Review Summary: How I've missed you, and feelin' good to be alive
When The Gaslight Anthem originally announced that they were disbanding nearly a decade ago, I didn’t find myself too surprised by the news, nor was I deeply disappointed. Sure, they were one of my favorite bands at the time and one of the most important groups in my musical journey that opened the door to exploring new music outside of my dad’s taste. The ‘59 Sound still holds the distinguished title of my favorite album of all-time since its release in 2008. But the writing was on the wall that they were on the downslope in terms of quality. Get Hurt, the album before their hiatus, signaled a death knell for The Gaslight Anthem as we knew them at that time. It had its moments, particularly the closer “Dark Places,” but the band opted for a change in sound that came across as anything but organic in execution and it seemed like everyone was exhausted with each other and had run out of ideas. I have to admit, I wasn’t really missing them all too much. Part of that has to do with the fact that frontman Brian Fallon never truly left the music scene, releasing several solo albums that ranged from good to great in quality. I also think Get Hurt soured me so much that I was still feeling residual effects after all this time. So when The Gaslight Anthem announced that they would be releasing their first new music in almost ten years, I wasn’t necessarily jumping for joy. I would call it a mild enthusiasm, at best.
On History Books, Brian Fallon and company have replaced their blues jeans and white t-shirts for black jeans in autumn. It’s evident right away that this is a more weathered effort. Fallon’s vocals are more worn and frayed, lacking the typical youthful gruff fans had become accustomed to during the band’s heyday. The nostalgic punk rock elements on early albums like Sink or Swim and The ‘59 Sound are replaced with a heavier reliance on slower, mid-tempo cuts. History Books sports mixed results overall, feeling more like Fallon’s solo material rather than a full-blown collective effort from The Gaslight Anthem. It’s clear that they’re knocking off some rust, but it doesn’t inspire much confidence that getting back together at this point in their respective careers was the right move. While I didn’t have the loftiest of expectations, given that they’ve been gone for ten years, I did figure they would bring a little more to the table than what we ultimately received.
You could easily point to the title track as the perfect summation of the overarching indictment against this album. The song features Bruce Springsteen himself, the band’s greatest inspiration and one of the key reasons behind getting the band back together in the first place, so you would figure that out of everything on this album, this particular song would feel monumental. There should be an overwhelming energy coursing through the track that feels like a scream from the proverbial mountaintop that “we are back!” But sadly (oddly), it falls flat, serving as the greatest disappointment on the album. It is not the worst song on the tracklist, to be clear, but it falls dramatically short of expectations. I kept waiting for the oomph moment, but it never came. Maybe it’s a matter of production choices. Maybe it’s the song structure that holds it back. Maybe the problem lies in the performances themselves. Even The Boss can’t bring enough life to this song. Other songs like “The Weatherman” and “Empires” feel like unnecessary filler, adding little, if anything, to the tracklist and could have easily been left on the cutting room floor without feeling like a major sacrifice.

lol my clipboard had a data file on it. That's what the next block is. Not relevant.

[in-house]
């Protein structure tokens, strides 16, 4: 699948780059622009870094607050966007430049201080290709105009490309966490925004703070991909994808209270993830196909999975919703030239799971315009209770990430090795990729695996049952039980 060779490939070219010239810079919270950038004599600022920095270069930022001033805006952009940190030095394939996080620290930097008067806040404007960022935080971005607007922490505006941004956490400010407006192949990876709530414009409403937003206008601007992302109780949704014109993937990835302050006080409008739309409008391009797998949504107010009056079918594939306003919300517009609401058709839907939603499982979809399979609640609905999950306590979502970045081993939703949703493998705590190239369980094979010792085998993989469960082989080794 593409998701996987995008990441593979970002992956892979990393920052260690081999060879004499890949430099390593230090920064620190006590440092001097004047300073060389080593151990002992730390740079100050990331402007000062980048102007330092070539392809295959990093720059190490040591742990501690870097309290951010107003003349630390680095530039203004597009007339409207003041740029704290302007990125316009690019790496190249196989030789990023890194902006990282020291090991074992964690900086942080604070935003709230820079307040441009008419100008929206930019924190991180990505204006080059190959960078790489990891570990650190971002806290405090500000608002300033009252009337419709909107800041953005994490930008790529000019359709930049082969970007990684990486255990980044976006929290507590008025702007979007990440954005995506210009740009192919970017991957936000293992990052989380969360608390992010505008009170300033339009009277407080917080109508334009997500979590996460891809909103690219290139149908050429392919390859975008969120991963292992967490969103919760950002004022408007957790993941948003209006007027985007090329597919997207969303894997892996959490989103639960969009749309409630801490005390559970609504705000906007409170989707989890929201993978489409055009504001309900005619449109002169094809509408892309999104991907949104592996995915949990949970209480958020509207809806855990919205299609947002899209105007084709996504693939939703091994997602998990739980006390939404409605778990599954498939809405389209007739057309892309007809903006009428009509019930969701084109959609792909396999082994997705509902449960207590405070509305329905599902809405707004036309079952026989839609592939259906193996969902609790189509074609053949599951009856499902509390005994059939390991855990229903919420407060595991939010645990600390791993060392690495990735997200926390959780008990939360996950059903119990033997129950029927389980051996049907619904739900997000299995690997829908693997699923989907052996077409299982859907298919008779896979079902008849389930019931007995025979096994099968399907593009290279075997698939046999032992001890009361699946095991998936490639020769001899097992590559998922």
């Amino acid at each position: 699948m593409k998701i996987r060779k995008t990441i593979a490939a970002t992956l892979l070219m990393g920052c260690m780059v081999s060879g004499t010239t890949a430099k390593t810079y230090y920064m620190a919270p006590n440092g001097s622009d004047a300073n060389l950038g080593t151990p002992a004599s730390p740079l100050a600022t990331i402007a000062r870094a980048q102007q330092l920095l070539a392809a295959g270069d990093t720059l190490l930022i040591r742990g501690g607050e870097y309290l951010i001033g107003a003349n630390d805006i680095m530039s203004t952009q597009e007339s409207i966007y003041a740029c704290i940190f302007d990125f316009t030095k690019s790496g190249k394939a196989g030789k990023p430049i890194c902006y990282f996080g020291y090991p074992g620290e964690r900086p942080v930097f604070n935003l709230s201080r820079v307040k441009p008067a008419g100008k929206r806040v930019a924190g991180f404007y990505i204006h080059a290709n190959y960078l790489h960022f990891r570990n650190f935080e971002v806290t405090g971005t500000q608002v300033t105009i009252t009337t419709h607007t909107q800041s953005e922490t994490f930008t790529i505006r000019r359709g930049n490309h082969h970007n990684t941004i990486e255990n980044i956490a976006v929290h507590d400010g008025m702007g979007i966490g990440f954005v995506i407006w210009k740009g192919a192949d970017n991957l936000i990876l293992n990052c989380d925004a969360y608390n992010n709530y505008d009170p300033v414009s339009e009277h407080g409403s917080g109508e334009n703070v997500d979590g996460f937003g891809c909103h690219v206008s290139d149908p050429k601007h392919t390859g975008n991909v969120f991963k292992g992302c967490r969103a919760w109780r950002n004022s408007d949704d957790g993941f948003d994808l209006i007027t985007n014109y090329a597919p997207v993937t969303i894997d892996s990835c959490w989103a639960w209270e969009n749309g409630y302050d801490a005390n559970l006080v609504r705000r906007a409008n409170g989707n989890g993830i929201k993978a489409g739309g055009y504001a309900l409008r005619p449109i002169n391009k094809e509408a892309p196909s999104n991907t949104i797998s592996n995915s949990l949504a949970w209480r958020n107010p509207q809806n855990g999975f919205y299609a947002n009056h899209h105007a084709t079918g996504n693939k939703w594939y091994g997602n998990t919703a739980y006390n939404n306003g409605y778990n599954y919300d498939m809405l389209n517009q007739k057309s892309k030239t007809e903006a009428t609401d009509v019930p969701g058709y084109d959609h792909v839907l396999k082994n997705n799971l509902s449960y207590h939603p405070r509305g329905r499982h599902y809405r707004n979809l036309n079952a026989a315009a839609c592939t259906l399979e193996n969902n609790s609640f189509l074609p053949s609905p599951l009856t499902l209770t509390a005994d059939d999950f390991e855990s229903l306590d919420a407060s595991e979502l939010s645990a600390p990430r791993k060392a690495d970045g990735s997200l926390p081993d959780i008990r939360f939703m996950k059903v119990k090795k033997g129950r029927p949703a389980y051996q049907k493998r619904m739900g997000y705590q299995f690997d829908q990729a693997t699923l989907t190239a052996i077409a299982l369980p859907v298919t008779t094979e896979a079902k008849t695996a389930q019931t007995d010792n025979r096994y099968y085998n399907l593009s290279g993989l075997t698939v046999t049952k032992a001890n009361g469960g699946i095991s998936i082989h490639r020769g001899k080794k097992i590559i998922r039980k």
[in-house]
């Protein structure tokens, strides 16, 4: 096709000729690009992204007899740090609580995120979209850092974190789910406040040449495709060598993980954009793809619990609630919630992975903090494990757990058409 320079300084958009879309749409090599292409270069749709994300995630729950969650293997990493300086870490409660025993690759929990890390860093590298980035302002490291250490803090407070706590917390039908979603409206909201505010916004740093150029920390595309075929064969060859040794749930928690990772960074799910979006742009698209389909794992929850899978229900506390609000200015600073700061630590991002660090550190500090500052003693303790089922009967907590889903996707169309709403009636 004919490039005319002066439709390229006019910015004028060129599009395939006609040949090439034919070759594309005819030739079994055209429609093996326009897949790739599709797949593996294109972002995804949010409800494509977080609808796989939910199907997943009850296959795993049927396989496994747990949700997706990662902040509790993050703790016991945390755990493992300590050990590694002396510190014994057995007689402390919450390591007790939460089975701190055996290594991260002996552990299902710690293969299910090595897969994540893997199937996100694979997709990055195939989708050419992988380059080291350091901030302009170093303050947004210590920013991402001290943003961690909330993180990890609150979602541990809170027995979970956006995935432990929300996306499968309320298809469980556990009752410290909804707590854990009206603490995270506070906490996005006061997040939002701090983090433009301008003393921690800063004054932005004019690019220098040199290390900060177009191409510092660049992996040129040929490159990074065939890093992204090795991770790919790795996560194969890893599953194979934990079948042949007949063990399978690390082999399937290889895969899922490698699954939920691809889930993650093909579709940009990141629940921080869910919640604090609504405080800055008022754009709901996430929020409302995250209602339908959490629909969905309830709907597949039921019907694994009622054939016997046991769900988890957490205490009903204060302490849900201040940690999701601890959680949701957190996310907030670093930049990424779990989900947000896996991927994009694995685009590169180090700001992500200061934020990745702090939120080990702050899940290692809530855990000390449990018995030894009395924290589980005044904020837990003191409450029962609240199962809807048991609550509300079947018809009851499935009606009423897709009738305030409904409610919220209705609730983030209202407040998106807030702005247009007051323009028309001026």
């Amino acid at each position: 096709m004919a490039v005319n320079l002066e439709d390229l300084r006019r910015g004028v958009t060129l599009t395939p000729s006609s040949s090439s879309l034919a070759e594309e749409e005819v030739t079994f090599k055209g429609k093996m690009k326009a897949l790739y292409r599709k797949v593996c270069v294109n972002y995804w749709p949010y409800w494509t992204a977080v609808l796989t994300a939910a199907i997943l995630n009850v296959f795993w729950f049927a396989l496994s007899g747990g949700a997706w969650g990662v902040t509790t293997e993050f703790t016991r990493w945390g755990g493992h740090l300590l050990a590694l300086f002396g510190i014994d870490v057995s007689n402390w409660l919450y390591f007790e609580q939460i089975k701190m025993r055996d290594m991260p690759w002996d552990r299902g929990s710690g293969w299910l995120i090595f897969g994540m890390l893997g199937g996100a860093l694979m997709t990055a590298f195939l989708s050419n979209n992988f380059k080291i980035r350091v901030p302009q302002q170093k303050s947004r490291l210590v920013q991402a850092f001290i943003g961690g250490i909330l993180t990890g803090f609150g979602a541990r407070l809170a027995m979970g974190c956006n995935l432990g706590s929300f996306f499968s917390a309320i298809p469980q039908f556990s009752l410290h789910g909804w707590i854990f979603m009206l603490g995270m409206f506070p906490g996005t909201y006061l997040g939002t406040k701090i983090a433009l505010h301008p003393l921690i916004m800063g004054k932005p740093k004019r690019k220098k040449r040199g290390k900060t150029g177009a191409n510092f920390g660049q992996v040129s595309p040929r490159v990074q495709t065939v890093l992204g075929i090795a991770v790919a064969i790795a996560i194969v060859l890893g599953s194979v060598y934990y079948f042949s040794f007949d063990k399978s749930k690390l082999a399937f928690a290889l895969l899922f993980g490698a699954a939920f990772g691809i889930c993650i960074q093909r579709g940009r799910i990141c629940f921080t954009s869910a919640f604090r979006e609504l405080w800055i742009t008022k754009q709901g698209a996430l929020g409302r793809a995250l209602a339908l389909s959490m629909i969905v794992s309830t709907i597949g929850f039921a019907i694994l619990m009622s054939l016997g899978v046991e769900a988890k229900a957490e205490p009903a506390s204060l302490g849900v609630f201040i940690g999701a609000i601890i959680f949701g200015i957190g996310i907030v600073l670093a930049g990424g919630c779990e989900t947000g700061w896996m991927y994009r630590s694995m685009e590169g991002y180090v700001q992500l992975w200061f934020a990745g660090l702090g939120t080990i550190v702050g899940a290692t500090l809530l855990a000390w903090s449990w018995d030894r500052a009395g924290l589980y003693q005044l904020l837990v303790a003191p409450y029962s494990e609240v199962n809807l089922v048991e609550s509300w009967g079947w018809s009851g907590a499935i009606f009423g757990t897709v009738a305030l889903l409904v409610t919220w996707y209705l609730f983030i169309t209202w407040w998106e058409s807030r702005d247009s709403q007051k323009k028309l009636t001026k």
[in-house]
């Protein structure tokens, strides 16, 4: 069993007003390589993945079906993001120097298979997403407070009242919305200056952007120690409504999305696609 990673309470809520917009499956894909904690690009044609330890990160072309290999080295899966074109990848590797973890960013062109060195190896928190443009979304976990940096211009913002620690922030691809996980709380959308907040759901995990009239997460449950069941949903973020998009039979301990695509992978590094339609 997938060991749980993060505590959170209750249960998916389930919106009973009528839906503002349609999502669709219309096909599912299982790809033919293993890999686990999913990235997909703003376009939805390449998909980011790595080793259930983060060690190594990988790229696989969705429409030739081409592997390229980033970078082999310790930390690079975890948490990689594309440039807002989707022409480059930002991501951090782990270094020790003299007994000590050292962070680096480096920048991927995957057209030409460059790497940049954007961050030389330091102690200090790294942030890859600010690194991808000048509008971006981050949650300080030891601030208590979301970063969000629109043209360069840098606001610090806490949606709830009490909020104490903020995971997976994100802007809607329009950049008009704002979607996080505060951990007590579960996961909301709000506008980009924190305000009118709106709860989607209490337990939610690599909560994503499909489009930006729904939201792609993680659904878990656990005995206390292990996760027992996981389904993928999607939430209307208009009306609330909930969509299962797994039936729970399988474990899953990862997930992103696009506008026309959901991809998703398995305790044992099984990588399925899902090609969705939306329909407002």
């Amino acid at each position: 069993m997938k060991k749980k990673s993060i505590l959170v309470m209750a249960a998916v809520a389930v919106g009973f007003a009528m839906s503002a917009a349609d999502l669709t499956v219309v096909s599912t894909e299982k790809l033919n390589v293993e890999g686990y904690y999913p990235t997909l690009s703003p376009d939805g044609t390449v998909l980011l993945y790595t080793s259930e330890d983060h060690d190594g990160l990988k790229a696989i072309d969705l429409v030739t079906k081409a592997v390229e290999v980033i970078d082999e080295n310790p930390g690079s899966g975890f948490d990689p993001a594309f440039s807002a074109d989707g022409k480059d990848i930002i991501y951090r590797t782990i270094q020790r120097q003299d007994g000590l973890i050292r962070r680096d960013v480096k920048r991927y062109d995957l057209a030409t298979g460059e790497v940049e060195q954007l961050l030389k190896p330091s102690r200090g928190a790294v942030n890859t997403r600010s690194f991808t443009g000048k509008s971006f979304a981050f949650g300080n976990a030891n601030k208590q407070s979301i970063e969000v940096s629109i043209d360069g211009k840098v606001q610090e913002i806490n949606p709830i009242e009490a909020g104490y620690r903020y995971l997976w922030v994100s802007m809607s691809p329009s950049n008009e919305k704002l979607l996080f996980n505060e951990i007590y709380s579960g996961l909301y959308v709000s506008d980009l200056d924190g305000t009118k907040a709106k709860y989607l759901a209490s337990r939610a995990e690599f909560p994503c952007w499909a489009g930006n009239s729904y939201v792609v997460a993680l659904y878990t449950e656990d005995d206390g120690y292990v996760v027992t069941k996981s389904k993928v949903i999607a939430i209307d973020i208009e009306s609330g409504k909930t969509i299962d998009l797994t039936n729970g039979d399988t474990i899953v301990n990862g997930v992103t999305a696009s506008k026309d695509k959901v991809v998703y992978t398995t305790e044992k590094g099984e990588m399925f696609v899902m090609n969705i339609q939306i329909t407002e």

Despite some key missteps, History Books does offer some highlights to return to on repeated spins. Thankfully, lead single “Positive Charge” brings the energy that the title track lacked and is the closest The Gaslight Anthem comes to sounding like their former selves. This single reads like a love-letter Fallon penned directly to the band. It comes across like he genuinely missed playing with these guys after all these years. The collective performances from the band are more engaged and airtight. “Michigan, 1975” feels like it could have slotted neatly into Fallon’s last solo record, Local Honey, with its sparser instrumentation and morose themes. “Little Fires” features a jolting opening guitar and the most enthusiastic vocals from Fallon on the entire album that recall moments from American Slang.
Closer “A Lifetime of Preludes” feels like a cut straight from Fallon’s solo catalog and features some of his most emotional story-telling and personal lyrics to date. I know that lines like “And I could feel your heartbeat mix with mine and I slept there for a lifetime,” “And I could feel your heartbeat mix with mine and I held you for dear life,” and “I just miss the way I see you when I sleep” will eventually render me to tears on the right listen. It’s lines like these that serve as a reminder as to why I always held Fallon in such high regard as a songwriter.
History Books doesn’t quite deliver on the sentiment that The Gaslight Anthem is fully back, but it does offer enough moments to hold onto for the time being. Overall, I still find myself feeling lukewarm towards the band’s return. It’s nice that they’ve decided to put out new music together, but I hope a more spirited, impassioned effort is on the horizon.